In high school, he formed his first band, Sorrow and Co., with some guys from the school jazz band. He played guitar, which he learned after “10 lessons from a guy and just winging it from there.”

Hickman moved to Salem after graduation, and in 1994, he joined an alternative rock outfit called Cynical Son. That group played the first rock show at the Grand Theatre, which had reopened as an all-ages music space under the leadership of Mike Jones, owner of the Salem-based record label Schizophonic Records. At the time, the Grand was a run-down hole with all the seats ripped out — a prime space for rock ‘n’ roll shows.

“I worked with Mike at the record label, and my band played quite a bit in Salem and Portland,” Hickman says. “Whenever I wasn’t playing a show, I was at a show. All I did was go to shows and listen to music. It was heaven, really.”

Hickman saw many concerts in the 1990s in Salem — everything from national touring acts at the Armory Auditorium or the Mission Mill, to local acts at the Grand and other venues.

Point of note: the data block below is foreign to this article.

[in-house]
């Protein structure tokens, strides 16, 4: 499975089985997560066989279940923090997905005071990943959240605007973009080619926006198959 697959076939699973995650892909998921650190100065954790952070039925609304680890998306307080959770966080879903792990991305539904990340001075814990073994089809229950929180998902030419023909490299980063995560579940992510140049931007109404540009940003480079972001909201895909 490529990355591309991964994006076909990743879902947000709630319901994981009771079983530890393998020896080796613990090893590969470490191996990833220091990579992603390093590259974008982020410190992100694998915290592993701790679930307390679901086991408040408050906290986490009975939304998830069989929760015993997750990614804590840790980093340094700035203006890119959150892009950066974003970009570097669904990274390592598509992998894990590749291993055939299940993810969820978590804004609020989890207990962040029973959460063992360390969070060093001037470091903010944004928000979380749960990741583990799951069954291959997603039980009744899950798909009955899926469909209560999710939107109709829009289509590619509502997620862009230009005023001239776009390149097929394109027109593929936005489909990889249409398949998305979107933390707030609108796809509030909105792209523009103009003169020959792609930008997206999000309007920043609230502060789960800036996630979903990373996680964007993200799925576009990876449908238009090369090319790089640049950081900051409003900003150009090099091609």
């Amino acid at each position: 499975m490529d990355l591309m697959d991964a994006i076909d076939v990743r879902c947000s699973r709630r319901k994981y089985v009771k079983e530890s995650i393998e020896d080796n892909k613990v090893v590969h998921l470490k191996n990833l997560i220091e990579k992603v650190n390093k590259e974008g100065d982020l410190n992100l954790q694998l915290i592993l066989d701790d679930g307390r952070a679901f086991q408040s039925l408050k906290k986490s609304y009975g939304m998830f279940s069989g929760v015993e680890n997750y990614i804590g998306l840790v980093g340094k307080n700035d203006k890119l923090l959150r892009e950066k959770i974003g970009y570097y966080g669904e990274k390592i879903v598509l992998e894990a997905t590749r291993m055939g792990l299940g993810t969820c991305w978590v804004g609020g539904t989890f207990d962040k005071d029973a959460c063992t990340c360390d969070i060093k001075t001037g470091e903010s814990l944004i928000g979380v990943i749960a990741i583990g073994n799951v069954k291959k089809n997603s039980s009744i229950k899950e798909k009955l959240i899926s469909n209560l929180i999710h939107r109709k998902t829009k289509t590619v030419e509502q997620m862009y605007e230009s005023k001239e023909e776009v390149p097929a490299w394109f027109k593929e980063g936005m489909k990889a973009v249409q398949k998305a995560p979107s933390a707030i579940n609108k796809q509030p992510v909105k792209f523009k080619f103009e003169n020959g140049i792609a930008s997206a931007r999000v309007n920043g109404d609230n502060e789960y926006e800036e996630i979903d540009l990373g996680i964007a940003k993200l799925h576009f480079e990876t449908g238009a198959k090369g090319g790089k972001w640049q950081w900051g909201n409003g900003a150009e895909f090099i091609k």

“I think all-ages venues are really critical to a good music scene,” he says. “When I was 18, 19, I just discovered so much stuff. I think your mind is more open at that age. You’re more open to really hearing something new, and you’re at the venue for the music, not to drink.”

Making Connections

Around 2000, Hickman took a break from his concert-going and from performing in bands while he focused on family life — with the exception of playing bass in Come Back Maggie from 2006 to 2008.

“I like to say I am the ruiner of bands,” Hickman says. “I don’t stick with them very long.”

Now settled in Keizer, Hickman is married with two teenage daughters. Local band Easterly, fronted by longtime Salem musician Noah Hall, played at his daughter’s birthday party a few years ago.

Hickman cites Hall as a personal musical hero, and not only as one of his favorite Salem artists, but one of his all-time favorite musicians, along with Brian Wilson of The Beach Boys.